Uses Of Humus: Food Or Soil?

Use Humus as food or as gardening soil, fertilizer and decorative covering in and around flowers and bushes as well as to improve the richness and quality of soil.

What is Humus?

Humus is among the richest and darkest of soils. It is scientifically defined as that which is developed over time by the decomposition of organics (this meaning that it comes from the remains of living things i.e., deceased animal or vegetable life). Humus is generally the shade of dark chocolate and almost appears to have the texture of crumbled chocolate cake or of very dark, ground coffee when viewed from a distance. It is used in most all types of gardening, seeding of lawns and coverage of landscape for an appealing contrast to greenery or even to the color of your home, especially if your house is made of brick or if it is darkly colored. Humus may appear to have specks of white here and there as well.

Where can you find Humus once you decide you have a use for it?

Humus is in greater supply than many other gardening soils as it is more readily found in nature. A garden store, gardening or outdoor departments of any large brand name department store or a farm supply will have plenty of humus on hand in the Spring and early Summer planting seasons. Humus is also produced purposefully by composting. You may want to consider starting your own compost as a means to maintaining a constant source.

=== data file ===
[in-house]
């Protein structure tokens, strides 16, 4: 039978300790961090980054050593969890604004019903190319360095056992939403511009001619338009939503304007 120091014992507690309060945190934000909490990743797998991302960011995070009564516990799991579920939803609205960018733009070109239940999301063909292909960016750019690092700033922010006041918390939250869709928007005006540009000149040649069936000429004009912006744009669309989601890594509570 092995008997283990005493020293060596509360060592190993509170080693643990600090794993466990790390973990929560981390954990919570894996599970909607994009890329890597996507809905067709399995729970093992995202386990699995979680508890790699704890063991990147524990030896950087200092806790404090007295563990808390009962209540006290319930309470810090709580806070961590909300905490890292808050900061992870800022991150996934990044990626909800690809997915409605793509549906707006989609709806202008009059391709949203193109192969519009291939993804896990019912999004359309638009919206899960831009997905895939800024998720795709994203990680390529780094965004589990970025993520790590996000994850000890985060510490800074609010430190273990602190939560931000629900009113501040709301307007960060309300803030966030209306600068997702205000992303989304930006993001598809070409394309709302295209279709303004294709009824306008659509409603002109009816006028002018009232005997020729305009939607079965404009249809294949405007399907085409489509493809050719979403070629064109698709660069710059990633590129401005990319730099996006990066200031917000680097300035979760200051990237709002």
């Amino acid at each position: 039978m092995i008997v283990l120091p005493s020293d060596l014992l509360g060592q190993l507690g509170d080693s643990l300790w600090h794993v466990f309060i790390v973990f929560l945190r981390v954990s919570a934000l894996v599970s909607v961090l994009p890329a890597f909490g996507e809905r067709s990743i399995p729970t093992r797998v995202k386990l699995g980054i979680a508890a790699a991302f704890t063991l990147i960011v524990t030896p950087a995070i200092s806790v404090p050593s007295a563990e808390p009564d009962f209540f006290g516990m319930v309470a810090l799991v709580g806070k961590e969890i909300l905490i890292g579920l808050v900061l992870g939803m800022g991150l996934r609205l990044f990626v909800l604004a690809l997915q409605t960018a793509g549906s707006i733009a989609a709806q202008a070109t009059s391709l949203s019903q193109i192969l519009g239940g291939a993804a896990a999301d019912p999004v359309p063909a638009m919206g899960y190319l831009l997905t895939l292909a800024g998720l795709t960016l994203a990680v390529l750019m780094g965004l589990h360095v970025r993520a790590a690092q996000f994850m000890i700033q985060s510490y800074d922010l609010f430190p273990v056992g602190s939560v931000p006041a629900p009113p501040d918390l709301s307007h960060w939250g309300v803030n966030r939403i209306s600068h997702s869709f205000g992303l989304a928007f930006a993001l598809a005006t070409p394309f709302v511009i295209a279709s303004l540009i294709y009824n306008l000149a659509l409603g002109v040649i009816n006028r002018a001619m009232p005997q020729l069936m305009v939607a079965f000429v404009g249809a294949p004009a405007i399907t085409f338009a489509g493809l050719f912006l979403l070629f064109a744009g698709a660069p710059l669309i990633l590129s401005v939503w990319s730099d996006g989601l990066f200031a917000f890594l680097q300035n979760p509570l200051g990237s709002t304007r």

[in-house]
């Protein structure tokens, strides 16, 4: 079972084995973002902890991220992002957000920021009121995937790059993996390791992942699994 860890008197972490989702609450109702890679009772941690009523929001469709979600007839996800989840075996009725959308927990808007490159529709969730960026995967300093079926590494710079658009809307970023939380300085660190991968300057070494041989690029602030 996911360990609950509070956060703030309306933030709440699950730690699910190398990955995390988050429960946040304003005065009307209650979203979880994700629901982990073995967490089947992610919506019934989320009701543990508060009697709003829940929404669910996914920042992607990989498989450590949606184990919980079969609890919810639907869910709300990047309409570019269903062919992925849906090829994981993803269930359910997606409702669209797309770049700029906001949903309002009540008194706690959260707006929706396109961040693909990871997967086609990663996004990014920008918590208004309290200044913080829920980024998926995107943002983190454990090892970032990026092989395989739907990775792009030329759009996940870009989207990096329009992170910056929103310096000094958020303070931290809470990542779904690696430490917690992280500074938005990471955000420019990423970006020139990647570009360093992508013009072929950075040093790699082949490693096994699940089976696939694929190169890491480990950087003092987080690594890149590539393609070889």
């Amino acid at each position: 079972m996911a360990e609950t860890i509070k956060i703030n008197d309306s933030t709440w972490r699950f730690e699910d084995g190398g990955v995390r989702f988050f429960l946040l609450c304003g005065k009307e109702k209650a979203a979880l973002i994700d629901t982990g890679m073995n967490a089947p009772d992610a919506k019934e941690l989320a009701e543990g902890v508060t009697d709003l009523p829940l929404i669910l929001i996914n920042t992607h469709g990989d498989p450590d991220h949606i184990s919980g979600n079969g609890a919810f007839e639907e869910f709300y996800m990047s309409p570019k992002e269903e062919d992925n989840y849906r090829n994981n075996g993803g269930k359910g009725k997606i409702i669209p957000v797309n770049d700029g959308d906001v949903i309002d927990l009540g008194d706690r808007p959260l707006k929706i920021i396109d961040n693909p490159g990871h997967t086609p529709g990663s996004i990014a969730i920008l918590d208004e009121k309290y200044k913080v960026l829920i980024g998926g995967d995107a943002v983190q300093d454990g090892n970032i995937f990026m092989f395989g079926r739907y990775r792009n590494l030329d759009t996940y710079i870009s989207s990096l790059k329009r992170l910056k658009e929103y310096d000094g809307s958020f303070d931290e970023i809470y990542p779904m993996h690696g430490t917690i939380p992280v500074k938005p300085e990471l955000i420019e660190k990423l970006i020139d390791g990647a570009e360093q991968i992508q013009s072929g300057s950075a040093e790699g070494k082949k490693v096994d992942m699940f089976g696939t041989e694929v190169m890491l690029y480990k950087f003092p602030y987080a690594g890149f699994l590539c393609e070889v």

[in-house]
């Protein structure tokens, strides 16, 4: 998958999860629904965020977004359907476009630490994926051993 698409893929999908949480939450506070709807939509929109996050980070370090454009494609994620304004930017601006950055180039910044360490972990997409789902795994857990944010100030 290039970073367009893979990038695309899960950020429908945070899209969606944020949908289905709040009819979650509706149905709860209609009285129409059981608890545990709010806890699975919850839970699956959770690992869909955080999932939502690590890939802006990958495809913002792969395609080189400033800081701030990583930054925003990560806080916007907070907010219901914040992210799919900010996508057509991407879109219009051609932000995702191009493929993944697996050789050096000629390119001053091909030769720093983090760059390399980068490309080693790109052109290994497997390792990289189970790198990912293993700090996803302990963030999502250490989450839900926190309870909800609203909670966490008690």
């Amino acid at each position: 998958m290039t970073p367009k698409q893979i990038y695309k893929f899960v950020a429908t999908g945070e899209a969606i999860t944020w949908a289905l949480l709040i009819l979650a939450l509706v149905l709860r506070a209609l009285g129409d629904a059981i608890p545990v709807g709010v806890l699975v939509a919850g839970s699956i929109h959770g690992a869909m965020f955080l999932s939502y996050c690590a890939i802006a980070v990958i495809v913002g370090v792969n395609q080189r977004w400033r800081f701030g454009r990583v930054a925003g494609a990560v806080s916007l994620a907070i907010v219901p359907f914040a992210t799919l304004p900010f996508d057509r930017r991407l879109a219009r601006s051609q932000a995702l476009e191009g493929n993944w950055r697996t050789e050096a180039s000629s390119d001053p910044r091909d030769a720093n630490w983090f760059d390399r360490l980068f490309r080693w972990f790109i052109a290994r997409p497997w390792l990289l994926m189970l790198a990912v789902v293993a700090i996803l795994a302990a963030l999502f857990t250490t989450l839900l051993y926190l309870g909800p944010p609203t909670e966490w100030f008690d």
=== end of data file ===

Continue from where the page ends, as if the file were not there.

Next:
What are the several uses of Humus?

As is or mixed with fertilizers, topsoil, sand, lime or peat, humus can be used to lay a foundation for planting grass, shrubs, flower or vegetable gardens. It may also be used for a handsome top layering to areas around bushes, trees or other plant life.

Humus and flowers.

Humus is a light, rich soil. As such you can completely surround the roots of flowers with it if you wish. The most sensibly priced approach would be to dig holes for your flowers a little larger than normal and spread humus in the bottom. Next add your flower holding it straight up in the hole and completely fill in around it with humus as well. You can water a little after adding the bottom layer of humus and around the flower after planted even more heavily. You may want to cover the flowerbed with a thin layer of humus for decoration. This works especially well when contrasting with vividly or darkly colored flowers such as red, yellow or black roses.

For crops you will want to take the same approach on a larger garden or mix humus and lime in well on a smaller garden.

Humus spread atop the ground will eventually decompose into the soil. This provides rich nutrients when dissolved into the ground by rain, watering or foot traffic.

Worms and humus.

Those who wish to raise worms or attract them for bird life that may wish to feed on them will find humus prime real estate where the worm is concerned. Worms

love humus and you can certainly say that worms are good for the humus as well, further enriching your soil.

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